He made it all seem so easy. And maybe for him it was.

  3. Rick
    May 19, 2009 at 6:24 pm

    I started listening to country radio here in LA in 1985 and they never played any of Ed’s songs to my recollection, so he is an unknown item to me as a country singer. On the other hand I did enjoy seeing him as the host of “Truckin USA” on TNN! Oh well…

  4. Leeann Ward
    May 19, 2009 at 6:26 pm

    I recognized his name as a songwriter, but it’s nice to put a voice to the writer.

  5. PaulaW
    May 19, 2009 at 6:30 pm

    If I’m not mistaken he also had a recurring role on “Walker Texas Ranger”.

    I’ve always loved Ed Bruce. As a singer, songwriter and actor.

  6. CMW
    May 19, 2009 at 6:32 pm

    Nice article, Paul. I love Ed Bruce. I have 12 Classics and This Old Hat… wish they would make that earlier Varese hits compilation available again.

  7. Leeann Ward
    May 19, 2009 at 6:58 pm

    I noticed This Old Hat on Emusic. Is it worth getting?

  8. Roger
    May 19, 2009 at 10:50 pm

    thanks for the clip of “Last Cowboy Song”….my dad used to give me a ride to jr high school every day back then and we would listen to am country radio on the way and i always loved that song….I couldn’t admit that to my friends of course because they were all listening to Van Halen and Led Zep……country music was the skeleton in my closet!

  9. KathyP
    May 19, 2009 at 11:09 pm

    Ed Bruce was also in a Steven Seagal movie, “Fire Down Below” a few years ago.

  10. CMW
    May 20, 2009 at 1:32 am

    Yep, it’s worth getting, Leeann.

    CD Baby also has a couple gospel albums called Changed and Sings About Jesus recorded in the past few years. Haven’t checked those out yet.

  11. J.R. Journey
    May 20, 2009 at 10:11 am

    I had never even heard of Ed Bruce. Thanks for the history lesson, Paul.

  12. Brady Vercher
    May 20, 2009 at 10:26 am

    Remington showed us how he looked on canvas
    And Louis L’Amour has told us his tale
    And Willie and Waylon and me sing about him
    And wish to God we could have ridden his trail

    I’ve always loved that verse. Thanks for the write-up, Paul.

  13. Chris
    May 20, 2009 at 10:38 am

    “This Old Hat” is worth getting. “The Feel Of Being Gone” and “Growing Up” are worth the price alone. There’s a great clip on YouTube of Ed singing “My First Taste Of Texas”. It’s from the RFD TV programs Bill Anderson hosted last year. Old and new Ed Bruce fans will both enjoy it.

  14. Chris
    May 20, 2009 at 10:39 am

    PS – I LOVE Ed Bruce’s music!

  15. J.W.
    May 28, 2009 at 6:53 pm

    Ed Bruce was one of my favorites in the 70’s and 80’s, along with Don Williams. Similar voices and range, but Ed was a more soulful singer. Great speaking voice also–did voice-overs for many commercials.

  16. Dan
    June 5, 2009 at 11:03 am

    There are so many forgotten great artists out there and Ed Bruce is definitely one of them.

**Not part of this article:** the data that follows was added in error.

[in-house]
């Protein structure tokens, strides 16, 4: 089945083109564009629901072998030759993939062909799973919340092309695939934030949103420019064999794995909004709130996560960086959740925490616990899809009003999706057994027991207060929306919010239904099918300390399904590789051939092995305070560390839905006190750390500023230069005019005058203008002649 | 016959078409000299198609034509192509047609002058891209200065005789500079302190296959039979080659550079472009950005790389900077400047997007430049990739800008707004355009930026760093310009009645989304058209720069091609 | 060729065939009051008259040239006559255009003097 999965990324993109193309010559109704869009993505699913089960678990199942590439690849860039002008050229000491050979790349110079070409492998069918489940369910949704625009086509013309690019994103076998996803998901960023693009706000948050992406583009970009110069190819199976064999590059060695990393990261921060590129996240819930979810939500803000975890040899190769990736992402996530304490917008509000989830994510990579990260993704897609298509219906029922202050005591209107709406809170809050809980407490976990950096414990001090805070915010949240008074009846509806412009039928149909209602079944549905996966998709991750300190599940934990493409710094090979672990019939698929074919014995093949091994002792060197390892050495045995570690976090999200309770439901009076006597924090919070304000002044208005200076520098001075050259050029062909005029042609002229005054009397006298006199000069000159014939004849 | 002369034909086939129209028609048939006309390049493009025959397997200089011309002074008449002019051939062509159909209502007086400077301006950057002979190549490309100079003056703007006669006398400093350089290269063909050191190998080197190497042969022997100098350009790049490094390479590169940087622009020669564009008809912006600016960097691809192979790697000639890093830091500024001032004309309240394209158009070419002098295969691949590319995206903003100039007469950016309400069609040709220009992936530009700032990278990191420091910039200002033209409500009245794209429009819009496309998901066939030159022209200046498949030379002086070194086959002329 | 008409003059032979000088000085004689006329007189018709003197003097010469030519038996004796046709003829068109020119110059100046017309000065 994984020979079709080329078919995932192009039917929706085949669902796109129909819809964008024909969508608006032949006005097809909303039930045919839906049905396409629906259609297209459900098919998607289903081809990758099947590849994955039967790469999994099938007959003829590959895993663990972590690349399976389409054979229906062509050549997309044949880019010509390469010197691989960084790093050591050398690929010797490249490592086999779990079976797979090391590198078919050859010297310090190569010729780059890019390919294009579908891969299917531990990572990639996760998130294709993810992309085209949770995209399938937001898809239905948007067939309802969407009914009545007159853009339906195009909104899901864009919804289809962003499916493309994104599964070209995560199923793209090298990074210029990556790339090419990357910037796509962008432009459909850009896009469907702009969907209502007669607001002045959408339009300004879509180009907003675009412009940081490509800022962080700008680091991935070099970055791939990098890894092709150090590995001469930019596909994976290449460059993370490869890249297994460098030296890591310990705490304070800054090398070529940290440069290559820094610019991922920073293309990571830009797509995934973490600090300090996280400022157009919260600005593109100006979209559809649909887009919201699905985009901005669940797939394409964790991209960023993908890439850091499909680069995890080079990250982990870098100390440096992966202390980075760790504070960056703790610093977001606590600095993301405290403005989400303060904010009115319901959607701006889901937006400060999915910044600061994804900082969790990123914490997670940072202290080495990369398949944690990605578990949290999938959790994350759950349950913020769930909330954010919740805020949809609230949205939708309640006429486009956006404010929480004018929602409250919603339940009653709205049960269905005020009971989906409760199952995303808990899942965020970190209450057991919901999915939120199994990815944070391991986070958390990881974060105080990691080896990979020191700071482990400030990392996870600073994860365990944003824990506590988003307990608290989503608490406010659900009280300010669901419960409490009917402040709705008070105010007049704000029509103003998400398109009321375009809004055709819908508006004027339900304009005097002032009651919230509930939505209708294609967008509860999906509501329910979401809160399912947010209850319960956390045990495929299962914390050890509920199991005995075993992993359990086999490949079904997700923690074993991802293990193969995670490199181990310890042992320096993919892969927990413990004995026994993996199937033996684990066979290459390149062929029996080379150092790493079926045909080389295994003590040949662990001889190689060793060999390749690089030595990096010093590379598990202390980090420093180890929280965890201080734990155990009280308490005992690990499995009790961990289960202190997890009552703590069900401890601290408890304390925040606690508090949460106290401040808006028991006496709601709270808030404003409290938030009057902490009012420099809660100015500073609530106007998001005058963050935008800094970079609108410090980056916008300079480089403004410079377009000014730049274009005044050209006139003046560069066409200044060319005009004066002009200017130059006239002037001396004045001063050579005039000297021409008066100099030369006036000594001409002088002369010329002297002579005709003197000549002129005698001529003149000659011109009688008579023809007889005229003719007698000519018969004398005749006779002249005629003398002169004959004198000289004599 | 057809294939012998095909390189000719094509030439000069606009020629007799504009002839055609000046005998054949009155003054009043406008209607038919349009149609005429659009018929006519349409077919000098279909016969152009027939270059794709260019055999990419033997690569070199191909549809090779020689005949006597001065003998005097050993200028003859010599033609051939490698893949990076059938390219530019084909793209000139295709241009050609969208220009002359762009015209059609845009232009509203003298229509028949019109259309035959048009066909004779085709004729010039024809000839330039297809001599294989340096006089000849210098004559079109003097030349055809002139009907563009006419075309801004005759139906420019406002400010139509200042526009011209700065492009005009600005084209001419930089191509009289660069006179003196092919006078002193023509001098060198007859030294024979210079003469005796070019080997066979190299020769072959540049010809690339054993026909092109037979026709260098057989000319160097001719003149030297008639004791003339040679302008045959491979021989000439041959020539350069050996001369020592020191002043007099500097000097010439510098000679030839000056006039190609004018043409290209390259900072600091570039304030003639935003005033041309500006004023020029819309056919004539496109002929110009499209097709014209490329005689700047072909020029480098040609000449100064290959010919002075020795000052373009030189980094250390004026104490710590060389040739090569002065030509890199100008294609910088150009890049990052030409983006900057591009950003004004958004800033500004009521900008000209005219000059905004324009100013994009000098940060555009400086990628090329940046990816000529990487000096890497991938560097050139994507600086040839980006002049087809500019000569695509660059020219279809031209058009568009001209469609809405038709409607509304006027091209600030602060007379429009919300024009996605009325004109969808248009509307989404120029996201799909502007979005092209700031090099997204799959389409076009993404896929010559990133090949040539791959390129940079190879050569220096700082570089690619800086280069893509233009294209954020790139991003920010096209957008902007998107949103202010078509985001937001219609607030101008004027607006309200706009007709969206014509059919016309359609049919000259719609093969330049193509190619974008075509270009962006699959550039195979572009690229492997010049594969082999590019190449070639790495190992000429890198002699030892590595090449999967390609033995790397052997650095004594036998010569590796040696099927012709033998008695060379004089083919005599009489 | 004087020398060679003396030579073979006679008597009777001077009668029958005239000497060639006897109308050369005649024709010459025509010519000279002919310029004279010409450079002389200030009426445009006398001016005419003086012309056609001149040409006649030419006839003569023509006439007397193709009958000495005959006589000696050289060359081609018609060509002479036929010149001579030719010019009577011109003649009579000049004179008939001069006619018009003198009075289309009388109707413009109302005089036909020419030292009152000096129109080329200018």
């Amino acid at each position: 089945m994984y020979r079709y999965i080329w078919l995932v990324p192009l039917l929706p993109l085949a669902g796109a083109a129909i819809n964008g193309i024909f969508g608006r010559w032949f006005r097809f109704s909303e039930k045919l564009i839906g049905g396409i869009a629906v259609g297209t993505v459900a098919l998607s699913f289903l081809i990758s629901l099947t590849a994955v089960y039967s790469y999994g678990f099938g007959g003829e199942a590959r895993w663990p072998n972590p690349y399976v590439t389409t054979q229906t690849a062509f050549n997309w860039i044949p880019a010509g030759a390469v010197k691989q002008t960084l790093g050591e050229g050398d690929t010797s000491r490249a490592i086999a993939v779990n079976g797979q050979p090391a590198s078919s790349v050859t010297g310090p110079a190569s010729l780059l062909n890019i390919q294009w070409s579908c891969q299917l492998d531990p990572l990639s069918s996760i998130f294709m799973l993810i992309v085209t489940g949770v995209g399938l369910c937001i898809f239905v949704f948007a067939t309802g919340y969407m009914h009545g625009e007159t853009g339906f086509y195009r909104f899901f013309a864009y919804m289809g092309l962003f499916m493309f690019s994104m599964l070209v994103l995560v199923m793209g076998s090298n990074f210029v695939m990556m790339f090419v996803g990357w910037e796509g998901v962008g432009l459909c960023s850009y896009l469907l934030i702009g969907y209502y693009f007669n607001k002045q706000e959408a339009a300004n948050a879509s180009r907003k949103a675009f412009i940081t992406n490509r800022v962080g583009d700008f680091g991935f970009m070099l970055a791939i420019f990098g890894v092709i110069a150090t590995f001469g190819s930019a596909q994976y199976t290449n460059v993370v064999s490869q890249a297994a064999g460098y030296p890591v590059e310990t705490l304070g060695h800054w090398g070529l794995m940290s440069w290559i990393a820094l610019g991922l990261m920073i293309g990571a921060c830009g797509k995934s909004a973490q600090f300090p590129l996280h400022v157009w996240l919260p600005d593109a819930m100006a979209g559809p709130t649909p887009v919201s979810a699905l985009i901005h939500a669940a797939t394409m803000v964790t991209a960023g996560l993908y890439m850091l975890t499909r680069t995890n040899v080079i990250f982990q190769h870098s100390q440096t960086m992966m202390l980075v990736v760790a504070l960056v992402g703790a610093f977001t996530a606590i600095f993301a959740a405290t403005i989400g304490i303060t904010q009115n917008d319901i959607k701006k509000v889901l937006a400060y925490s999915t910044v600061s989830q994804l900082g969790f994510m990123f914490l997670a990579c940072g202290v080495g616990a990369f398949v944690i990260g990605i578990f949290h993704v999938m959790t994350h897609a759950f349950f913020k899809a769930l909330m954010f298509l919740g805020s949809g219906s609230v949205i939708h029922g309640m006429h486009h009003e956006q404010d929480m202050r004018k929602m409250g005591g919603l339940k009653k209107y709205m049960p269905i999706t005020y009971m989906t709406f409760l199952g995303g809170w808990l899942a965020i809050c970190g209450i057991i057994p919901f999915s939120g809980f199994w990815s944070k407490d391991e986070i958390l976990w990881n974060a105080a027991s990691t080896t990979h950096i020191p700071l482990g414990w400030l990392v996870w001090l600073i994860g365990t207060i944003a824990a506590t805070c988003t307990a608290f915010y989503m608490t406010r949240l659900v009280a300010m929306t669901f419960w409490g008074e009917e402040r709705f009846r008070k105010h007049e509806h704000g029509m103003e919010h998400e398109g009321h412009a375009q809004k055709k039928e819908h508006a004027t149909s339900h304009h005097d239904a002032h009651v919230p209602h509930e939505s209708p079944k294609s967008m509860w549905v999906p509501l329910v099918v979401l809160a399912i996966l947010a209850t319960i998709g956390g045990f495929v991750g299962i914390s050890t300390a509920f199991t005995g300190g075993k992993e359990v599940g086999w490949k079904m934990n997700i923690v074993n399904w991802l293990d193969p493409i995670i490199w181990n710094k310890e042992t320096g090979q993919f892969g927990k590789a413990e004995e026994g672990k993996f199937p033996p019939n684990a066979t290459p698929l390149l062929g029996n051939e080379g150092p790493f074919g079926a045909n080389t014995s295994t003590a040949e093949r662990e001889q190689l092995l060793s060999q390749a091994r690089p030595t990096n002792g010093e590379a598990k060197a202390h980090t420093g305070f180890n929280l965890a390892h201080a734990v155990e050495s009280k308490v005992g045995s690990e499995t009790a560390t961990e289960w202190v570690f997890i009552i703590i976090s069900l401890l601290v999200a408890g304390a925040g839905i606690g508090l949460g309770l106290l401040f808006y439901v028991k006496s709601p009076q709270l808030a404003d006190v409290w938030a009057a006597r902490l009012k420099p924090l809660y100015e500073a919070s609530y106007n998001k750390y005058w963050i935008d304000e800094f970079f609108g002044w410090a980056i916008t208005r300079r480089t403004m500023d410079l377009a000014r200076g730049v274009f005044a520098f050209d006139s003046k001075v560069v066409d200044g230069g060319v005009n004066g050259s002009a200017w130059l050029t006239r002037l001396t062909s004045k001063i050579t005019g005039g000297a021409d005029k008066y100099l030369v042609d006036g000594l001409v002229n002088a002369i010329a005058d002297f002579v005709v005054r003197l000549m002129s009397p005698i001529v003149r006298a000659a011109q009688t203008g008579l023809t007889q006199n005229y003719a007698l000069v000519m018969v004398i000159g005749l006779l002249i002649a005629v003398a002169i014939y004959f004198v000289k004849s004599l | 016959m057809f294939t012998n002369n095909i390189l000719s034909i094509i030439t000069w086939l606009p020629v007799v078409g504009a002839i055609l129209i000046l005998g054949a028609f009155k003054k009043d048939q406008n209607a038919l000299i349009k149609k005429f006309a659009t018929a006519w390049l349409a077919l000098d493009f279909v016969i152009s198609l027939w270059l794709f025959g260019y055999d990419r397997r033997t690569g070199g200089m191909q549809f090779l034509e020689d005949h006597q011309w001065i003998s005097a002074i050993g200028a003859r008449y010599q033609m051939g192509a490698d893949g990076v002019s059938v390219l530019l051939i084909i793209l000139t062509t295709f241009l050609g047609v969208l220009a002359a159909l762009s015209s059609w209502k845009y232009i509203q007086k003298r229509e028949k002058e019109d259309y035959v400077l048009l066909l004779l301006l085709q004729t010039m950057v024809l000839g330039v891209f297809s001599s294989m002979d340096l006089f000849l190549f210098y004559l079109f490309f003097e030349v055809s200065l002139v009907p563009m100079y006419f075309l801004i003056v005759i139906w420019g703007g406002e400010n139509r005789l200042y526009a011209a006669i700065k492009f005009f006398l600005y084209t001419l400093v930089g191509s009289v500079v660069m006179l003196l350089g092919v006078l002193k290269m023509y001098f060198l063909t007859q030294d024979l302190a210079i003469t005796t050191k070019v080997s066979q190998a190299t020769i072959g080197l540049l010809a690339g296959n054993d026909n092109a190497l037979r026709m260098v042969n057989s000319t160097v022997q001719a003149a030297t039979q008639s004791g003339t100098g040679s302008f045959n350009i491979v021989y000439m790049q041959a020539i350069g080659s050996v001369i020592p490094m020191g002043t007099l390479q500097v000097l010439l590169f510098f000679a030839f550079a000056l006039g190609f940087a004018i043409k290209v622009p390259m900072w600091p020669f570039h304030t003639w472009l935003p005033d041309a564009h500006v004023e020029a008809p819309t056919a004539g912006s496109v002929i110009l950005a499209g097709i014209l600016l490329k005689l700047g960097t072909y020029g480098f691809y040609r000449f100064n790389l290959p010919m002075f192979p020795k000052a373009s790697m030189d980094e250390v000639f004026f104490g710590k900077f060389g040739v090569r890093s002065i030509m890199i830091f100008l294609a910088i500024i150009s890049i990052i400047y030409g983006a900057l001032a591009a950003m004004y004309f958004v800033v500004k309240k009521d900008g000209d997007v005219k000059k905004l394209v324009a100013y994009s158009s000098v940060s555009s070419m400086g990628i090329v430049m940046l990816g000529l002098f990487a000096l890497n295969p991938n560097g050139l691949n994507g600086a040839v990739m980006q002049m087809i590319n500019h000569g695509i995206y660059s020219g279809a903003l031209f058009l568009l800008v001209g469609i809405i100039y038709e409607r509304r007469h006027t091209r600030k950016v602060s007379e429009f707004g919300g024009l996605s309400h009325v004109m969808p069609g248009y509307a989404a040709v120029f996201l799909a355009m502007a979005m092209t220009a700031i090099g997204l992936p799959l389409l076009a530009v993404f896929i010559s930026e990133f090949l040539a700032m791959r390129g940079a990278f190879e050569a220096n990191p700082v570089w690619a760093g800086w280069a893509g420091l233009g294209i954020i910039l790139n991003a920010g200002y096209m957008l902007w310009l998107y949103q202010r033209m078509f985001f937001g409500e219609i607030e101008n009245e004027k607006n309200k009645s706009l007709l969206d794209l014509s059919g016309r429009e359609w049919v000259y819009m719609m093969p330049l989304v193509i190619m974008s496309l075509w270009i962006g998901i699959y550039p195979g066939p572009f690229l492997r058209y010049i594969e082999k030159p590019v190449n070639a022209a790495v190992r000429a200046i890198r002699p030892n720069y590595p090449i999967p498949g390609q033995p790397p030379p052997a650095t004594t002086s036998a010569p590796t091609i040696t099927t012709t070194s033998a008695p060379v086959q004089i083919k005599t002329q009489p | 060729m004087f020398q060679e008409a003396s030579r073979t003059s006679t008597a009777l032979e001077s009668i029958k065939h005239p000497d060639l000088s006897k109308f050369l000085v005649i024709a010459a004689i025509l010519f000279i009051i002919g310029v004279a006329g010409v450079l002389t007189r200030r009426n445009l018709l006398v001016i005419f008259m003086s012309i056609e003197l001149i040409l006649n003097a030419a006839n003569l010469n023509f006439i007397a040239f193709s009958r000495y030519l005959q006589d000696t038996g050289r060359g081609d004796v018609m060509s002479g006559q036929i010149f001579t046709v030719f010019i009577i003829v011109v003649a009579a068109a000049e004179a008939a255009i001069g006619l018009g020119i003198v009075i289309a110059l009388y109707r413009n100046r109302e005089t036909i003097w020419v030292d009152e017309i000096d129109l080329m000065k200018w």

If anyone is interested in checking out some other greats like Ernest Tub, Frank Arnett, and other rare or forgotten American artists, check out Lost Gold Records at

  17. numberonecountryfan
    June 17, 2009 at 9:28 am

    Let me list all of Ed Bruce’s major (top 20) hits:
    1. Mammas Don’t Let Your Babies Grow Up To Be Cowboys-1976-#15
    2. The Last Cowboy Song-1980-#12
    3. Girls, Women, And Ladies-1981-#14
    4. When You Fall In Love Everything’s A Waltz-1981-#14
    5. You’re The Best Break This Old Heart Ever Had-1982-#1
    6. Love’s Found You And Me-1982-#13
    7. Ever, Never Lovin’ You-1982-#4
    8. My First Taste Of Texas-1983-#6
    9. If It Was Easy-1983-#19
    10. After All-1984-#4
    11. You Turn Me On Like A Radio-1985-#3
    12. When Givin’ Up Was Easy-1985-#17
    13. If It Ain’t Love-1985-#20
    14. Nights-1986-#4
    Title 1 is on United Artists Records. Titles 2-10 are on MCA Records. Titles 11-14 are on RCA Records.

  18. David S
    June 21, 2009 at 12:26 pm

    Ed Bruce was probably the 2nd most underappreciated,and underrated country singer in history.2nd to the legendary Vern Gosdin.I love his music,he has close to a perfect country voice.

  19. JL
    August 5, 2009 at 10:10 am

    I love Ed Bruce and all of these so-called “forgotten” artists! I’d rather listen to them than most of today’s country. I don’t understand why Nashville has 3 top 40 country radio stations and not one classic country (FM) station! So many cities around the country play classic country but not the city where most of this music was created! It’s a shame!

  20. michael tucker
    December 24, 2009 at 12:46 pm

    Just wanted to say that Ed Bruce is one of my favorite country music sings of all time Love the song My first taste of Texas.

    March 23, 2010 at 3:38 pm


    March 23, 2010 at 3:39 pm


  23. Betty Q
    May 11, 2010 at 4:22 am

    This has brought back so many memories; I love Ed Bruce’s music as much now as I did when I was listening to it on the radio back when country music was “real” country music! You’re still Number 1 in this country lover’s heart.

  24. Pat Jeffers
    August 27, 2011 at 10:48 am

    I love your music..a God given talent….keep writing and singing…you’re number 1 in our house..can’t wait to see you on Larrys country diner and countrys family re-union…..someday soon I’m going to buy a CD player soo we can listen to you ALL day….Tulia, TX.